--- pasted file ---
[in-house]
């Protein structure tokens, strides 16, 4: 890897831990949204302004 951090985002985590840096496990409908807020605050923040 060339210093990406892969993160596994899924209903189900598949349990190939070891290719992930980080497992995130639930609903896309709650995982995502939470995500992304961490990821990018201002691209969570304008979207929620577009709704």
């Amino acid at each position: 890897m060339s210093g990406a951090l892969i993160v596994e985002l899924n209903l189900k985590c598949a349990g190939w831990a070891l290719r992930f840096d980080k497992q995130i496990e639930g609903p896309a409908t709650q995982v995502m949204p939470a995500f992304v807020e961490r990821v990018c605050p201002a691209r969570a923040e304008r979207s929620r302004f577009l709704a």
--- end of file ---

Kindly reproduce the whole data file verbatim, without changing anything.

[in-house]
């Protein structure tokens, strides 16, 4: 890897831990949204302004 951090985002985590840096496990409908807020605050923040 060339210093990406892969993160596994899924209903189900598949349990190939070891290719992930980080497992995130639930609903896309709650995982995502939470995500992304961490990821990018201002691209969570304008979207929620577009709704």
């Amino acid at each position: 890897m060339s210093g990406a951090l892969i993160v596994e985002l899924n209903l189900k985590c598949a349990g190939w831990a070891l290719r992930f840096d980080k497992q995130i496990e639930g609903p896309a409908t709650q995982v995502m949204p939470a995500f992304v807020e961490r990821v990018c605050p201002a691209r969570a923040e304008r979207s929620r302004f577009l709704a």